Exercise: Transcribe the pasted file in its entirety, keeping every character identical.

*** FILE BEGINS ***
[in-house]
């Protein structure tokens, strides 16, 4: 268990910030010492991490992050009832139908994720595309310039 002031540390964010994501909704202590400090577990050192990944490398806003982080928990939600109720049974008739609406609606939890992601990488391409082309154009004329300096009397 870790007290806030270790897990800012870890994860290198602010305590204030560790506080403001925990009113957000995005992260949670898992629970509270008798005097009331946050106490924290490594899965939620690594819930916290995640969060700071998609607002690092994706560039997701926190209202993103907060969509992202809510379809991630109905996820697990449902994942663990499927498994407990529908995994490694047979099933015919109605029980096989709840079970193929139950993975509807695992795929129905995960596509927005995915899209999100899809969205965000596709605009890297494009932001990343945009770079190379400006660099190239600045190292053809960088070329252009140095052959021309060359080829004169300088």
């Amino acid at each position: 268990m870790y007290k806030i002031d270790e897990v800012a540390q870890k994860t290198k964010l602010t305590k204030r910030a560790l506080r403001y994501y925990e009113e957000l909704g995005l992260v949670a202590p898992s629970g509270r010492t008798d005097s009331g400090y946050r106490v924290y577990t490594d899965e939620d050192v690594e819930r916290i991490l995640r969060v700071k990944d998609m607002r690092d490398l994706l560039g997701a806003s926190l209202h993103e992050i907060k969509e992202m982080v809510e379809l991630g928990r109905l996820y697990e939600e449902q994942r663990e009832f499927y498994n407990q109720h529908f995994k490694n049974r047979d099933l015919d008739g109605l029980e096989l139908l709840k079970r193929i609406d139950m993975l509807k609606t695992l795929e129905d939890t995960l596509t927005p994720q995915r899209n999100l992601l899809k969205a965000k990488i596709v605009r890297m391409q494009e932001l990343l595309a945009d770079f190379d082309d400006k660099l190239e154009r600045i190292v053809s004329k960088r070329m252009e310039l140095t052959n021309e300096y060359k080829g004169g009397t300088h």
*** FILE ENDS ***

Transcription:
[in-house]
């Protein structure tokens, strides 16, 4: 268990910030010492991490992050009832139908994720595309310039 002031540390964010994501909704202590400090577990050192990944490398806003982080928990939600109720049974008739609406609606939890992601990488391409082309154009004329300096009397 870790007290806030270790897990800012870890994860290198602010305590204030560790506080403001925990009113957000995005992260949670898992629970509270008798005097009331946050106490924290490594899965939620690594819930916290995640969060700071998609607002690092994706560039997701926190209202993103907060969509992202809510379809991630109905996820697990449902994942663990499927498994407990529908995994490694047979099933015919109605029980096989709840079970193929139950993975509807695992795929129905995960596509927005995915899209999100899809969205965000596709605009890297494009932001990343945009770079190379400006660099190239600045190292053809960088070329252009140095052959021309060359080829004169300088």
């Amino acid at each position: 268990m870790y007290k806030i002031d270790e897990v800012a540390q870890k994860t290198k964010l602010t305590k204030r910030a560790l506080r403001y994501y925990e009113e957000l909704g995005l992260v949670a202590p898992s629970g509270r010492t008798d005097s009331g400090y946050r106490v924290y577990t490594d899965e939620d050192v690594e819930r916290i991490l995640r969060v700071k990944d998609m607002r690092d490398l994706l560039g997701a806003s926190l209202h993103e992050i907060k969509e992202m982080v809510e379809l991630g928990r109905l996820y697990e939600e449902q994942r663990e009832f499927y498994n407990q109720h529908f995994k490694n049974r047979d099933l015919d008739g109605l029980e096989l139908l709840k079970r193929i609406d139950m993975l509807k609606t695992l795929e129905d939890t995960l596509t927005p994720q995915r899209n999100l992601l899809k969205a965000k990488i596709v605009r890297m391409q494009e932001l990343l595309a945009d770079f190379d082309d400006k660099l190239e154009r600045i190292v053809s004329k960088r070329m252009e310039l140095t052959n021309e300096y060359k080829g004169g009397t300088h």